Before the series against the West Indies began, Azhar Ali was under immense pressure as Pakistan’s ODI captain. He was even asked to quit by the country’s cricket authorities and many agreed that it was a justified move. After all, Azhar had failed to impress much either as a top-order batsman or as captain in the 50-over series in England which ended in a 1-4 defeat for the tourists.
In stark contrast, Sarfraz Ahmed – Pakistan’s Twenty20 captain – seemed bursting with confidence both in his role as team leader and key batsman. There were calls to sack Azhar and replace him with Sarfraz ahead of the three-match ODI series against the West Indians in the UAE.
Any lesser man would have crumbled under such pressure. But Azhar has shown signs that he might, after all, be the right man to succeed the great Misbah-ul-Haq. At least in Tests. He lead Pakistan to a 3-0 whitewash in the ODI series against West Indies and in the process hit a 109-ball 101 in the final game which the hosts won by 136 runs.
However, the way a toothless West Indies team has performed in the UAE means that you cannot see much into Pakistan’s ODI clean sweep. That is why the debate whether Azhar is the right man to open for and lead Pakistan in the 50-over format will continue. But it might have provided the 31-year-old with a much-needed lifeline as the Pakistan Cricket Board (PCB) is unlikely to upset the ODI team’s applecart ahead of the tough series against Australia.
The century in Abu Dhabi must have served as perfect warm-up for Azhar, who was in his element when Pakistan took the field for their historic 400th Test in Dubai. Adding to its importance was the fact that it was the first pink-ball Test in Asia and only the second-ever in the history of the sport. There were fears that the batters might struggle against the pink ball, especially under the lights but all such apprehensions were blunted by the likes of Azhar, Sami Aslam, Asad Shafiq and debutant Babar Azam. The fact that their opposition lacked any firepower certainly helped. While the trio of Sami, Asad and Babar missed out on a perfect opportunity to score centuries, Azhar played like a man with a point to prove. He became the first centurion in a day-night Test and then went on to become only the fourth Pakistani after the iconic trio of Hanif Mohammad, Inzamam-ul-Haq and Younis Khan to score a triple ton. There have some voices trying to diffuse the enormity of his achievement with the argument that the West Indian attack was too gentle and the batting conditions were too perfect. Despite that a Test match triple century is never a low-hanging fruit. Such a monumental feat requires heaps of patience, concentration, skills and hunger. Azhar underlined the fact that even though there remains a question mark over his credentials in limited-overs cricket, he is a top-class Test batsman. The way he was batting on the second day of the first Test, there seemed a big likelihood that, if given the opportunity, he could have even surpassed Brian Lara’s record.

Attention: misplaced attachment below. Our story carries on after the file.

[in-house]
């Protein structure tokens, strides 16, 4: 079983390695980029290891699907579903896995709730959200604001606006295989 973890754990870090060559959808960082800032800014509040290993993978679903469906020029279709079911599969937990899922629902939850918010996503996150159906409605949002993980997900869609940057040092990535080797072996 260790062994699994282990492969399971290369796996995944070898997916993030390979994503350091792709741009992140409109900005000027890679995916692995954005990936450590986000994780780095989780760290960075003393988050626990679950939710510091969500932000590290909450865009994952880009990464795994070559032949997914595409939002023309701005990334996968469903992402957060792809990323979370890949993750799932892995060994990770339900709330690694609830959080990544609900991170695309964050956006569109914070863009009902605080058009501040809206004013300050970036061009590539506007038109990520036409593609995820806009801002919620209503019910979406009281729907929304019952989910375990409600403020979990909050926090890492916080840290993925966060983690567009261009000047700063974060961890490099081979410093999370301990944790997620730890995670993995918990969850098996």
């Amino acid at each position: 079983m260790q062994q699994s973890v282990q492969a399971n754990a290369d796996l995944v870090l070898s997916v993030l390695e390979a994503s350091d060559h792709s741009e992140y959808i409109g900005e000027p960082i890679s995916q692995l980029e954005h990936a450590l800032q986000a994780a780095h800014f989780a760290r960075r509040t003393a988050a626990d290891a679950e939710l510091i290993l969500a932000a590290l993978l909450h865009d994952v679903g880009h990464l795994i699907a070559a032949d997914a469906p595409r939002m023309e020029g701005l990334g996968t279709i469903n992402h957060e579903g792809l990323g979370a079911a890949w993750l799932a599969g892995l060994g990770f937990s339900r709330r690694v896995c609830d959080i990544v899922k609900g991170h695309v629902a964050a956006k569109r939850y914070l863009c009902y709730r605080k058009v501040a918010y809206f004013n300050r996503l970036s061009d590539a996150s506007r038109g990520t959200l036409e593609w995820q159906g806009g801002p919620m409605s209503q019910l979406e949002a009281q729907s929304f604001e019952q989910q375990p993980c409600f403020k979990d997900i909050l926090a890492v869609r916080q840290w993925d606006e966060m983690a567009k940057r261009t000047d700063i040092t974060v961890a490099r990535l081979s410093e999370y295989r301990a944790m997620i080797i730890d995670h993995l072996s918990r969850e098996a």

Azhar’s purple patch is good news for Pakistan as they will need him and other leading batters like captain Misbah-ul-Haq and Younis Khan to be at their best when the team tours the antipodes later this year. The Pakistanis will be playing back-to-back Test series against New Zealand Australia where conditions and bowling attacks will be much more challenging than the ones being faced by Pakistan in the UAE at the moment.
Talking about attacks, the ugly war of words between Javed Miandad and Shahid Afridi did leave a bad taste in the mouth especially after the former Pakistan captain hurled accusations of match-fixing at the star all-rounder. Such allegations are serious business and now Miandad should back his claims with something substantial as the burden of proof lies with the accuser. That said, the tiff between two of the biggest crowd-pullers in Pakistan cricket’s history should have been avoided especially at a time when the national team has proved its mettle in Tests and is showing signs of resurgence in the two shorter formats.
Meanwhile, Pakistan’s 400th Test has certainly made their cricket fans nostalgic with many coming up with their own all-time Pakistan XI. The first among my Facebook friends to come up with his choice was Hasan Jafri, the former journalist who somehow finds time to run his investment firm in Singapore when not watching or following cricket. Hasan’s XI was: Hanif Mohammad, Saeed Anwar, Zaheer Abbas, Javed Miandad, Misbah-ul-Haq, Imtiaz Ahmad (wicket-keeper), Imran Khan (captain), Wasim Akram, Fazal Mehmood, Waqar Younis and Abdul Qadir.
Now, I am yet to see any all-time Pakistan XI didn’t have the magnificent seven: Hanif, Saeed, Zaheer, Javed, Imran, Wasim and Waqar. So the actual task is to find the remaining four. I would love to have Majid Khan in my XI as it was because of him I first fell in love with cricket. But he narrowly misses out. Instead of Imtiaz, who certainly was one of the best stumpers of his era, I will opt for someone like Rashid Latif, a top-notch gloveman with under-rated batting credentials. It’s difficult to pick between Misbah and Younis but I’ll agree with Hasan on that count. Misbah is also my choice. It’s also difficult to leave out Shoaib Akhtar, who was almost unplayable when at his best. I’ll pick him ahead of the legendary Fazal Mehmood. The prospects of having the quartet of Imran, Wasim, Waqar and Shoaib in the line-up is just too tempting. For the role of spinner, I’ll go with Yasir Shah instead of Qadir. It might sound blasphemous to many (especially for fans of Qadir and Shane Warne) but I’m sure Yasir will go on to prove himself as the best leggie to have played the game. So my XI: Hanif Mohammad, Saeed Anwar, Zaheer Abbas, Javed Miandad, Misbah-ul-Haq, Imran Khan (captain), Rashid Latif, Wasim Akram, Waqar Younis, Shoaib Akhtar, Yasir Shah.